by Francesca Cuomo, Maria Carmela Trivisonno, Silvio Iacovino, Maria Cristina Messia and Emanuele Marconi
Foods 2022, 11(5), 642; https://doi.org/10.3390/foods11050642 - 23 Feb 2022
Cited by 10 | Viewed by 2777
Abstract
Brewer’s spent grains are one of the principal by-products of the brewing industry. For protein and fibre content, this by-product represents an interesting raw material to be reused for manufacturing many other products. To maximize the nutritional characteristics of this by-product, in this [...] Read more.
Brewer’s spent grains are one of the principal by-products of the brewing industry. For protein and fibre content, this by-product represents an interesting raw material to be reused for manufacturing many other products. To maximize the nutritional characteristics of this by-product, in this study, ingredients derived from brewer’s spent grains were included in the design of innovative dry pasta. Two brewer’s spent grains derivative ingredients, one enriched in proteins and the other in fibre were blended with semolina. Based on the rheological evaluation, the optimal amount of the two ingredients for producing pasta was determined. In particular, pasta responding to the claims “High Protein” and “High Fibre” was realized using the formulation enriched with 15% of protein-rich ingredient and the claim “High Fibre” and “Source of proteins” using the formulation enriched with 10% of fibre-rich ingredient. The final products were compared to 100% semolina and 100% wholegrain semolina pasta for composition, color, texture, and cooking quality, revealing excellent quality characteristics. The newly formulated pasta represents a successful match of technological aptitude, nutritional/sensorial quality, and sustainability. Full article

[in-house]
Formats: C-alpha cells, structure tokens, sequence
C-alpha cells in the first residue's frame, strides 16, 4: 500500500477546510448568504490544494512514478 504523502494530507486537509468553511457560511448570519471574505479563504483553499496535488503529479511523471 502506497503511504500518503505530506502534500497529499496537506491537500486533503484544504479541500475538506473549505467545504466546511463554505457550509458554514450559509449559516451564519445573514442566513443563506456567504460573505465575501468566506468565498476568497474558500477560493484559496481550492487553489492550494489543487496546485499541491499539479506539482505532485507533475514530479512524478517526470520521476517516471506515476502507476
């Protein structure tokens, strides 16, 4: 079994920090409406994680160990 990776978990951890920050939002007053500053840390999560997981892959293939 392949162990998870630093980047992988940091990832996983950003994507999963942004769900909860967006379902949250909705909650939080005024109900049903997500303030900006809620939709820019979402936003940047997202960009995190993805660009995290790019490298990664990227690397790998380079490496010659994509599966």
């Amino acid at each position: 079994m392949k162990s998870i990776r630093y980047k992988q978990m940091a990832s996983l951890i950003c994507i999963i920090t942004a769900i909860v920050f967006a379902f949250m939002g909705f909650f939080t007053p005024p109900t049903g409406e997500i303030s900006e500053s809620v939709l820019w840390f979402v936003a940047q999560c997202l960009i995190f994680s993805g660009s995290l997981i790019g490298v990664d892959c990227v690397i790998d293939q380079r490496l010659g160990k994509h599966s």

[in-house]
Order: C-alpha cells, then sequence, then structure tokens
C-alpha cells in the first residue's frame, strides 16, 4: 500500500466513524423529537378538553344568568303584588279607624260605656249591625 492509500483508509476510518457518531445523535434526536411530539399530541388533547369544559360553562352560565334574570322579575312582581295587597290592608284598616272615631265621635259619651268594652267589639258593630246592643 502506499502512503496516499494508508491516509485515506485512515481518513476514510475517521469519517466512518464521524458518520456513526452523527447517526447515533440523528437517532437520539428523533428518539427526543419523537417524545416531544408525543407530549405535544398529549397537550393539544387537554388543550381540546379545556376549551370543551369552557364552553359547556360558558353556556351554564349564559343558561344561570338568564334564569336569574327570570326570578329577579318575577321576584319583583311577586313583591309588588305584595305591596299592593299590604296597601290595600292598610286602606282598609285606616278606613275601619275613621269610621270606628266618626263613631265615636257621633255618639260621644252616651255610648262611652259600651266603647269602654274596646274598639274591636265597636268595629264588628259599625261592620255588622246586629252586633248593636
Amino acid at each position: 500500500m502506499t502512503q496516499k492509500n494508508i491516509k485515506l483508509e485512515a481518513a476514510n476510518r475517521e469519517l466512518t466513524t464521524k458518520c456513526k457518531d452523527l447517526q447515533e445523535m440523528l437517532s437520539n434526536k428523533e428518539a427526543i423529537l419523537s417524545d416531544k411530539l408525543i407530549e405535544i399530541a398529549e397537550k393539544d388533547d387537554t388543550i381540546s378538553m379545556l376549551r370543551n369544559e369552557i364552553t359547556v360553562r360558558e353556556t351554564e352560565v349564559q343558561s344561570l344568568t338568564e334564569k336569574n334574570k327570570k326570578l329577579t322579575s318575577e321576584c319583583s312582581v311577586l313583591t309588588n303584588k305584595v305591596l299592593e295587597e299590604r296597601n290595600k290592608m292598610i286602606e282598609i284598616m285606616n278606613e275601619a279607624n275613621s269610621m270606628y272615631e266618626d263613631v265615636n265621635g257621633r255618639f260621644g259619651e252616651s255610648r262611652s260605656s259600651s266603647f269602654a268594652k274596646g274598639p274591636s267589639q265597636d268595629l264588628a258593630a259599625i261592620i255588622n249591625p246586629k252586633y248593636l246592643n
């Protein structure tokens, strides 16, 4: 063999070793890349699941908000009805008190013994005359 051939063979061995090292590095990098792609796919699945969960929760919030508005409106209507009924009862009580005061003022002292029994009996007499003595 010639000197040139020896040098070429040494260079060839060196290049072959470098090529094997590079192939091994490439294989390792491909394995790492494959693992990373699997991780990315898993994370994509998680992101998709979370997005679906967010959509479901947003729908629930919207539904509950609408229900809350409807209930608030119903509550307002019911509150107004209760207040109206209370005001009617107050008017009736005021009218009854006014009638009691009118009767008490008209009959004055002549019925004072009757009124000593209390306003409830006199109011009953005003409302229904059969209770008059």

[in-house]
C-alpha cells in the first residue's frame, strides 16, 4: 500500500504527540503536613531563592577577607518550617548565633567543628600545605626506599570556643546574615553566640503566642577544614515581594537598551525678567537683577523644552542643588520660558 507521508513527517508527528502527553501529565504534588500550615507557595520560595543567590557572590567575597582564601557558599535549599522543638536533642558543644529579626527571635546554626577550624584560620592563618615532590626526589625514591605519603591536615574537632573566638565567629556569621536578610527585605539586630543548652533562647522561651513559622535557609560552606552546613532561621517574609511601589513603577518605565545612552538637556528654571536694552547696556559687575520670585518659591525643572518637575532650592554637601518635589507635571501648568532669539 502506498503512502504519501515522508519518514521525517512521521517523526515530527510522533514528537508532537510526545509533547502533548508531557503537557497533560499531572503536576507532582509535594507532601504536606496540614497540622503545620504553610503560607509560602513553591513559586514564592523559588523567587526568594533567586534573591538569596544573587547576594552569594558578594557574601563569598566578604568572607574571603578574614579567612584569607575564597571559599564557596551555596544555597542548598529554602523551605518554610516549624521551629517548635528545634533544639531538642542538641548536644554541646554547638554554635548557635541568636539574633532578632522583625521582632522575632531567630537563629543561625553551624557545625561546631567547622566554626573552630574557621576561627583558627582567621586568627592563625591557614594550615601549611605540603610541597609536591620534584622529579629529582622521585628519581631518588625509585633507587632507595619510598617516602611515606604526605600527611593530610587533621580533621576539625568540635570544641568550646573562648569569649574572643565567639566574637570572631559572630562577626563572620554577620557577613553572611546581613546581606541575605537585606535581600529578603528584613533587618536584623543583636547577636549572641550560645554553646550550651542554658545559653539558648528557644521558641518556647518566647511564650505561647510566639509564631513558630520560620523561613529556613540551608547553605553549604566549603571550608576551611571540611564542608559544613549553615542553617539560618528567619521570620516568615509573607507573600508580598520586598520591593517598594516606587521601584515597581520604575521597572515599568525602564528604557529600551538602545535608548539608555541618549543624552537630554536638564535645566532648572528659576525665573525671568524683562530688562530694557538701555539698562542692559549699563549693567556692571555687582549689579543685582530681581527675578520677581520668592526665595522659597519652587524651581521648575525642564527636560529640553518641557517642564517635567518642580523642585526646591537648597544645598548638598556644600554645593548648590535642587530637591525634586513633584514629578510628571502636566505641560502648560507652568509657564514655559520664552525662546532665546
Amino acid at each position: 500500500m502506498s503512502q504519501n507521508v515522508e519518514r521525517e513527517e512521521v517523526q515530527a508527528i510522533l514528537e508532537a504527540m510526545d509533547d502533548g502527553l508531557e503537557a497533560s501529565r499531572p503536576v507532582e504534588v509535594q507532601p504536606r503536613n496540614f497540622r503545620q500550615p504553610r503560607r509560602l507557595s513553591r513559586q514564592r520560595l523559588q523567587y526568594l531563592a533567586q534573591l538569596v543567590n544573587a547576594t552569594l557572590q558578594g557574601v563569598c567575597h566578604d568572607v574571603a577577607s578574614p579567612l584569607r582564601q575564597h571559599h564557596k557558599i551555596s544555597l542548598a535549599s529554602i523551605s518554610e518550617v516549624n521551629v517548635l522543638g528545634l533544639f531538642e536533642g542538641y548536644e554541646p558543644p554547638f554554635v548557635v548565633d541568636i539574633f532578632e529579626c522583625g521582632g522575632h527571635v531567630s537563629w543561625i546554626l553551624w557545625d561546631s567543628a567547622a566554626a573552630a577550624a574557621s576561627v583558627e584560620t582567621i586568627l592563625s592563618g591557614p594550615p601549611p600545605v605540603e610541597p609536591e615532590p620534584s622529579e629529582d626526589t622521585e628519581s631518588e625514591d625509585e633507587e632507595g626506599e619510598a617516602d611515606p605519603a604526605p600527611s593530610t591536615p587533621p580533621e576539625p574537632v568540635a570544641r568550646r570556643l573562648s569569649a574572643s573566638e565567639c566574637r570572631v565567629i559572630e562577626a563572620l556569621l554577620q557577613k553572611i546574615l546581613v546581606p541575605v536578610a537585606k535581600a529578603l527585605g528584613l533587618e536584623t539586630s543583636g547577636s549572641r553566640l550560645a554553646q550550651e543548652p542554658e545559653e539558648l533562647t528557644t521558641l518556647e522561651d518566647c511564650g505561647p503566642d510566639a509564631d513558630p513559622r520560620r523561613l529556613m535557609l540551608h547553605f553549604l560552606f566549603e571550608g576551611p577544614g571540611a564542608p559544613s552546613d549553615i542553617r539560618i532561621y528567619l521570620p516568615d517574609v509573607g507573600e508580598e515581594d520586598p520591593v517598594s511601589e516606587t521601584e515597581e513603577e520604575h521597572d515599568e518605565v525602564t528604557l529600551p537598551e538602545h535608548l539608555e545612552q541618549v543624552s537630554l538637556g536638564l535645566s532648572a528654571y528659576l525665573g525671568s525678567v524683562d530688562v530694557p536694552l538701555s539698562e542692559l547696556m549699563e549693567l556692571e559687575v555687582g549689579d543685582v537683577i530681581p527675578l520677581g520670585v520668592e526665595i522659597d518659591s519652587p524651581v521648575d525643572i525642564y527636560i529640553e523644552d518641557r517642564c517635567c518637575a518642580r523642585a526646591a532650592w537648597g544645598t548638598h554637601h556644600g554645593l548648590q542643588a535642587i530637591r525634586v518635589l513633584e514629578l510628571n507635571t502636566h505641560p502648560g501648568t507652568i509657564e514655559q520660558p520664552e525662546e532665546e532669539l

(This article belongs to the Topic Bioactives and Ingredients from Agri-Food Wastes)
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14 pages, 15984 KiB  
Article
Functional Properties of Collagen Extracted from Catfish (Silurus triostegus) Waste
by Ayat A. Abbas, Khalida A. Shakir and Marie K. Walsh
Foods 2022, 11(5), 633; https://doi.org/10.3390/foods11050633 - 22 Feb 2022
Cited by 11 | Viewed by 3204
Abstract